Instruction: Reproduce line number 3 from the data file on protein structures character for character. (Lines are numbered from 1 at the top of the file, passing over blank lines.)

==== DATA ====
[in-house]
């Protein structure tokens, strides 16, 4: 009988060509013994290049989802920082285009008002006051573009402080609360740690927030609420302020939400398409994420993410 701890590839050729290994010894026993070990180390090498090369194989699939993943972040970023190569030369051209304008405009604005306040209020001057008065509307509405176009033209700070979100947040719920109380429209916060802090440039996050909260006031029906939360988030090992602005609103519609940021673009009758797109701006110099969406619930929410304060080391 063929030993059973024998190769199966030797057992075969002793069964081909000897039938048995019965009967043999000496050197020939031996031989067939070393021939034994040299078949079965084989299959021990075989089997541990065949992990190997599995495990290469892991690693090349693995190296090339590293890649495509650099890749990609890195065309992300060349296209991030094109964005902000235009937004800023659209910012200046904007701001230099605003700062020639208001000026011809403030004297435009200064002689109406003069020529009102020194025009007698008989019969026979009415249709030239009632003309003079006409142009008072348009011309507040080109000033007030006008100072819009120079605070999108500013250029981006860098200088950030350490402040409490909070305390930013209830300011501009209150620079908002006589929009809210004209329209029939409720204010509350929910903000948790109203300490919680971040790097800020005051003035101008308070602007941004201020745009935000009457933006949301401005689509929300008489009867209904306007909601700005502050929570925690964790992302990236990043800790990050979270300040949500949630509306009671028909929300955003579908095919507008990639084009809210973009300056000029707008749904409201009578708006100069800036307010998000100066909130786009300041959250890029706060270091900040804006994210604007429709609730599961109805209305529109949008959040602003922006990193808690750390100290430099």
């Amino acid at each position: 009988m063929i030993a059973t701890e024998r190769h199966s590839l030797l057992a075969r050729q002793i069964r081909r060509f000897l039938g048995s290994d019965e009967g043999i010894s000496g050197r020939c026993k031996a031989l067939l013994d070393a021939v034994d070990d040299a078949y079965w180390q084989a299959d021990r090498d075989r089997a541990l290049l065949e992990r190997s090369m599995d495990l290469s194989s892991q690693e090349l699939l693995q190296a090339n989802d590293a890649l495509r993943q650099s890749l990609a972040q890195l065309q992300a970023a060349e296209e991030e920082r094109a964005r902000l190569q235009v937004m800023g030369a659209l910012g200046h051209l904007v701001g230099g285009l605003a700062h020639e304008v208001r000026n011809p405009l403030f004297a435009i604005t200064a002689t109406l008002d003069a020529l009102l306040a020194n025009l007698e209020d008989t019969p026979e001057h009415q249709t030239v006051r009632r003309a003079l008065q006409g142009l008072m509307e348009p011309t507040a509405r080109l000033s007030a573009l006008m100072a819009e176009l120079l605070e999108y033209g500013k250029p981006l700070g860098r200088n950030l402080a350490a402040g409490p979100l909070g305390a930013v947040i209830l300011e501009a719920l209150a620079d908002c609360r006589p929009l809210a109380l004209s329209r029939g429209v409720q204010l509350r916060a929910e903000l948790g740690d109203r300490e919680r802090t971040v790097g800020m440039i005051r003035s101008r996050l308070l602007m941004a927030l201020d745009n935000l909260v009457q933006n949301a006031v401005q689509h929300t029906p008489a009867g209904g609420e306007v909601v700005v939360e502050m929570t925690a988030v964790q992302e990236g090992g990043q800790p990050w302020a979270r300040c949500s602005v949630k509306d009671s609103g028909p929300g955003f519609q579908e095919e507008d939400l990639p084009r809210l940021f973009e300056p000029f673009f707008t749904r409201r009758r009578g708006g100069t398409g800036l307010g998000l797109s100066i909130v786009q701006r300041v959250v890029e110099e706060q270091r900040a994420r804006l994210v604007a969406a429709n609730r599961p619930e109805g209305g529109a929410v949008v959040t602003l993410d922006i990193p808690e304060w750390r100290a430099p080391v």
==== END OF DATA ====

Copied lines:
């Amino acid at each position: 009988m063929i030993a059973t701890e024998r190769h199966s590839l030797l057992a075969r050729q002793i069964r081909r060509f000897l039938g048995s290994d019965e009967g043999i010894s000496g050197r020939c026993k031996a031989l067939l013994d070393a021939v034994d070990d040299a078949y079965w180390q084989a299959d021990r090498d075989r089997a541990l290049l065949e992990r190997s090369m599995d495990l290469s194989s892991q690693e090349l699939l693995q190296a090339n989802d590293a890649l495509r993943q650099s890749l990609a972040q890195l065309q992300a970023a060349e296209e991030e920082r094109a964005r902000l190569q235009v937004m800023g030369a659209l910012g200046h051209l904007v701001g230099g285009l605003a700062h020639e304008v208001r000026n011809p405009l403030f004297a435009i604005t200064a002689t109406l008002d003069a020529l009102l306040a020194n025009l007698e209020d008989t019969p026979e001057h009415q249709t030239v006051r009632r003309a003079l008065q006409g142009l008072m509307e348009p011309t507040a509405r080109l000033s007030a573009l006008m100072a819009e176009l120079l605070e999108y033209g500013k250029p981006l700070g860098r200088n950030l402080a350490a402040g409490p979100l909070g305390a930013v947040i209830l300011e501009a719920l209150a620079d908002c609360r006589p929009l809210a109380l004209s329209r029939g429209v409720q204010l509350r916060a929910e903000l948790g740690d109203r300490e919680r802090t971040v790097g800020m440039i005051r003035s101008r996050l308070l602007m941004a927030l201020d745009n935000l909260v009457q933006n949301a006031v401005q689509h929300t029906p008489a009867g209904g609420e306007v909601v700005v939360e502050m929570t925690a988030v964790q992302e990236g090992g990043q800790p990050w302020a979270r300040c949500s602005v949630k509306d009671s609103g028909p929300g955003f519609q579908e095919e507008d939400l990639p084009r809210l940021f973009e300056p000029f673009f707008t749904r409201r009758r009578g708006g100069t398409g800036l307010g998000l797109s100066i909130v786009q701006r300041v959250v890029e110099e706060q270091r900040a994420r804006l994210v604007a969406a429709n609730r599961p619930e109805g209305g529109a929410v949008v959040t602003l993410d922006i990193p808690e304060w750390r100290a430099p080391v």